No criminal charges to be laid in deadly 2014 fire at Quebec seniors’ home

No criminal charges to be laid in deadly 2014 fire at Quebec seniors’ home

Main pic: Fire engulfs a seniors residence in L’Isle-Verte, Que., early Thursday, Jan.23, 2014. No criminal charges will be laid in the fire that killed 32 people at a seniors’ residence in Quebec nearly two years ago, the Crown announced Monday. THE CANADIAN PRESS/Frances Drouin.

RIVIERE-DU-LOUP, Que. — No criminal charges will be laid in the fire that killed 32 people at a seniors’ residence in Quebec nearly two years ago, the Crown announced Monday.

The decision came after provincial police submitted a report into the January 2014 tragedy in L’Isle-Verte, in eastern Quebec.

“In light of the expert and witness testimony that was heard and the evidence gathered by investigators, the DPCP (the Crown) is not able to prove beyond a reasonable doubt that a criminal act was ever committed — be it during the night of Jan. 23, or in the days, weeks and months that followed,” Crown prosecutor Annie Landreville told a news conference in Riviere-du-Loup.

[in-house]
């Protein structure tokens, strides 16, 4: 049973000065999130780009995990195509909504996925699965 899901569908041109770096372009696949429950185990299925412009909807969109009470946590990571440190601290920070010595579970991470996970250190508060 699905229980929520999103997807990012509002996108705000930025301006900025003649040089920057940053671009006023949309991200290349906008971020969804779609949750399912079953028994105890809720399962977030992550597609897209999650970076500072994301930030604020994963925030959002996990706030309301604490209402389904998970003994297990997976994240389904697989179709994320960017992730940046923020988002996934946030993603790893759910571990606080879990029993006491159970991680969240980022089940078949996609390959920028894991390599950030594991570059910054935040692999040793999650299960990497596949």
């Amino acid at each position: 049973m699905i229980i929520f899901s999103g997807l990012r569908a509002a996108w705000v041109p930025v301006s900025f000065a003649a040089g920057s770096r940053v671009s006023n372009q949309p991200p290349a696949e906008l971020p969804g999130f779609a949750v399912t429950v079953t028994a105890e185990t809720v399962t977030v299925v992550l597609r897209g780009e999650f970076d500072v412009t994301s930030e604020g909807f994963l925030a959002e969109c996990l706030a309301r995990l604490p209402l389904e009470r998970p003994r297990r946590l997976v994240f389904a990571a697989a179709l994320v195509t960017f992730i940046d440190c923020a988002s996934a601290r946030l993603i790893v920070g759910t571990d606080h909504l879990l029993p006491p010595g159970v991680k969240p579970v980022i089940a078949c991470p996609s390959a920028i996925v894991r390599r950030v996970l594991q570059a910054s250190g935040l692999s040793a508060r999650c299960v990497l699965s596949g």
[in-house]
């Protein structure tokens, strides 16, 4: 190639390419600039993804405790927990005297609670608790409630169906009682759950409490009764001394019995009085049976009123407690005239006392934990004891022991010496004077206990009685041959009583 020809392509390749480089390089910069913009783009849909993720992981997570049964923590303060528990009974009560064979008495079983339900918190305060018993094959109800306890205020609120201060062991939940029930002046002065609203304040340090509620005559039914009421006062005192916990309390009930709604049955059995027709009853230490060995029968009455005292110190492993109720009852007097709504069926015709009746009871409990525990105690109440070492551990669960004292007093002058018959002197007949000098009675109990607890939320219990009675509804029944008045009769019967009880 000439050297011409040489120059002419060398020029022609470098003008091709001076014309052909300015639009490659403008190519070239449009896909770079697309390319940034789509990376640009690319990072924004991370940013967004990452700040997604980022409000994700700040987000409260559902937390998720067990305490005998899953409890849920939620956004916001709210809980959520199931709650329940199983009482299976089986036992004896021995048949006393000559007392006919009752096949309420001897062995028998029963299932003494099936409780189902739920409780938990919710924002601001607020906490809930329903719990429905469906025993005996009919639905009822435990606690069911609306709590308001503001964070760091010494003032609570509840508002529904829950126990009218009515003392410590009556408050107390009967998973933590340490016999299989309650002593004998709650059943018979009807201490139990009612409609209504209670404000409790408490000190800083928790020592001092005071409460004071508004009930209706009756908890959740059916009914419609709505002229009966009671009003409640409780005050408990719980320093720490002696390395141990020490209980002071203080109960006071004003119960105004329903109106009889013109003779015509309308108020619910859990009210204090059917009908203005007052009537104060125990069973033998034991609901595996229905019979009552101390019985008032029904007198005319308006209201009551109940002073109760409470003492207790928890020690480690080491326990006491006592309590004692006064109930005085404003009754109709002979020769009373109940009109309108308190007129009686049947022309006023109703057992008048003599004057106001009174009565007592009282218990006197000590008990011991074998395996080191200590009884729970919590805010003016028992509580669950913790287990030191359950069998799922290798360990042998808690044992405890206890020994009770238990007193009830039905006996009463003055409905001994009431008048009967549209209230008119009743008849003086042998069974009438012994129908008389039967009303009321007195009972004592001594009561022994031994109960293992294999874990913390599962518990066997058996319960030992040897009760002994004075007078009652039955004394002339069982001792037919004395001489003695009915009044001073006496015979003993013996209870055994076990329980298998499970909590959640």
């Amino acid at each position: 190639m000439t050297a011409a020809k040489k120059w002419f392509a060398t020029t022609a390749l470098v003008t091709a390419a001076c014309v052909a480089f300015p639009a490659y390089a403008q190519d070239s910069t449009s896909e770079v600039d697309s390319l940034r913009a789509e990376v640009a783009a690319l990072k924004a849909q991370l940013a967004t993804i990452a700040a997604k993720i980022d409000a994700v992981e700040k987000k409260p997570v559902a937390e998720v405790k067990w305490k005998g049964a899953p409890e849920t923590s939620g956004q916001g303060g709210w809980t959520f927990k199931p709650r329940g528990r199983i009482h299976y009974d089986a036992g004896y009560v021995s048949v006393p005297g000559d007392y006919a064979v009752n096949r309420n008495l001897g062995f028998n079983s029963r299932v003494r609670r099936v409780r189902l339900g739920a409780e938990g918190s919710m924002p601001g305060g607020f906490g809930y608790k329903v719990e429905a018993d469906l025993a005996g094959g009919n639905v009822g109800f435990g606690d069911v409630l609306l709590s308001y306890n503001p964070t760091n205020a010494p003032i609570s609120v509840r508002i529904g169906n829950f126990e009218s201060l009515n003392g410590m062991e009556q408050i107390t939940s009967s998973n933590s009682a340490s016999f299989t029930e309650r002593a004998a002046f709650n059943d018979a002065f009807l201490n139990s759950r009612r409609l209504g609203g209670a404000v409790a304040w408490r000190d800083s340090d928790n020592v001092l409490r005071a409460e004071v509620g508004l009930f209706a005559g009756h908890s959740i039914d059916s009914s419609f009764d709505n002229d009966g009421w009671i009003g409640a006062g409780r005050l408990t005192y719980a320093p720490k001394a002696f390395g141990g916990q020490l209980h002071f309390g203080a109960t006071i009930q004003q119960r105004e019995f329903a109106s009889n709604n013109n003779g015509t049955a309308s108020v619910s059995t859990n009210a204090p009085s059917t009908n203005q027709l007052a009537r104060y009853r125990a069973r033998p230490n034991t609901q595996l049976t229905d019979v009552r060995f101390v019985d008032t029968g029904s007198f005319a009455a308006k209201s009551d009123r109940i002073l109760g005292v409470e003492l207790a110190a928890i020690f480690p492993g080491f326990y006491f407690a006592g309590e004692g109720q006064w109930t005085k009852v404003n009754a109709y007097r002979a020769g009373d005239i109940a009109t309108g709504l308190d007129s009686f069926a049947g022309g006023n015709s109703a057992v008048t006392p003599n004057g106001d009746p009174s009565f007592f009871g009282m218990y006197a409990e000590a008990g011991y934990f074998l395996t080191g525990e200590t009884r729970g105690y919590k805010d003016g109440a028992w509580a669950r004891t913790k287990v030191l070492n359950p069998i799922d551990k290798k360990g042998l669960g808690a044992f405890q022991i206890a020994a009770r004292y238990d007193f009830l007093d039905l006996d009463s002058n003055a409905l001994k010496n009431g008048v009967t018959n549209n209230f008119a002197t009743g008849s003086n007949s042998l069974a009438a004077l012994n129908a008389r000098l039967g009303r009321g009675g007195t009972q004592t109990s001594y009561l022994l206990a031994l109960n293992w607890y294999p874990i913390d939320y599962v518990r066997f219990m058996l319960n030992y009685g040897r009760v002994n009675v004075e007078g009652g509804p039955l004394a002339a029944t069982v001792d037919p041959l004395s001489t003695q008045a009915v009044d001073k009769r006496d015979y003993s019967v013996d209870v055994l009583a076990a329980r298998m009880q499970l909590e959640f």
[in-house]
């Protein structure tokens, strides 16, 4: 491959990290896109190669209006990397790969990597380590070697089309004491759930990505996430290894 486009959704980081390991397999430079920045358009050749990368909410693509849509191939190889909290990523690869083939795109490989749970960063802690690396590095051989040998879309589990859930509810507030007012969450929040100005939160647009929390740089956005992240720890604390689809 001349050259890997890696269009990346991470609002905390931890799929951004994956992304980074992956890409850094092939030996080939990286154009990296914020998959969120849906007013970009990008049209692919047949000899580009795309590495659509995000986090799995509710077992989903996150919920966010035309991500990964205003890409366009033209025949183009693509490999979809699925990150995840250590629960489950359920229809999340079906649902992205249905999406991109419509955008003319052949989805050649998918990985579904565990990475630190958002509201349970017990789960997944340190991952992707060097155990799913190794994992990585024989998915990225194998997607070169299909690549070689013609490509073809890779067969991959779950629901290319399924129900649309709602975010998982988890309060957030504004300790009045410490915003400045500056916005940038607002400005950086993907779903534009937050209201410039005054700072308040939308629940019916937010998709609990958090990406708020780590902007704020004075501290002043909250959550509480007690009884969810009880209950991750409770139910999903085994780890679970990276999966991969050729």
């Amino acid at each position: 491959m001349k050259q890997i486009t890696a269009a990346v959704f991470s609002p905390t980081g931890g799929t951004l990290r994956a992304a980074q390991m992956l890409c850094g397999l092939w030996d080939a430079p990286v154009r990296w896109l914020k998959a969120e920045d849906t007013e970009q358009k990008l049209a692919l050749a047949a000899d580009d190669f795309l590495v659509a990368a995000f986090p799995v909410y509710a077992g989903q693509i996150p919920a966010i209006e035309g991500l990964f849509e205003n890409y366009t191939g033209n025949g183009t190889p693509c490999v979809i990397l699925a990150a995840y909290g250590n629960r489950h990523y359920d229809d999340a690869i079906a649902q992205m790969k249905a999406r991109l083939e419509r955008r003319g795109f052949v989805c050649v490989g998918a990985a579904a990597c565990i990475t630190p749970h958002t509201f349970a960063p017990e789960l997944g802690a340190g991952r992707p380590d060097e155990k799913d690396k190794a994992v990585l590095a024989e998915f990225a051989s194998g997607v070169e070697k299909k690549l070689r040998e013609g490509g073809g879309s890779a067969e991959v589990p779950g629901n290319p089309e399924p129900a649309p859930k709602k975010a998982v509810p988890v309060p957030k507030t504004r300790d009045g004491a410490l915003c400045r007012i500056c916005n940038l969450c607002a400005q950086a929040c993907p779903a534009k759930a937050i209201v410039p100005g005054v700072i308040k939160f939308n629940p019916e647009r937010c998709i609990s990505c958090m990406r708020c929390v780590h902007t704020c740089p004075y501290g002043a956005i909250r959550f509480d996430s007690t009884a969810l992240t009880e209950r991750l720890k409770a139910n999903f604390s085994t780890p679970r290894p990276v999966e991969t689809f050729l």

The cause of the blaze is still unknown, although it has been established it began in the kitchen before quickly spreading.

A report by coroner Cyrille Delage last February cited a lack of training and of emergency plans as some of the reasons so many people died.

The co-owner of the home rejected responsibility last April for the fatal blaze.

Roch Bernier said Delage unjustly targeted the managers and staff at the Residence du Havre, in particular night watchman Bruno Belanger.

The Quebec government announced after the report was released that it will be mandatory for all existing private seniors’ homes to be equipped with automatic sprinklers.

The province said operators would be given a five-year grace period to retrofit their homes.

Under Quebec’s old rules, sprinklers were only mandatory in seniors’ residences where the occupants are not mobile.

Only part of the 17-year-old Residence du Havre contained sprinklers and many occupants needed wheelchairs or walkers to get around.

An expansion to the three-storey, 52-unit facility was built in 2002 and the sprinklers in the new part of the building triggered the alarm.

The Canadian Press

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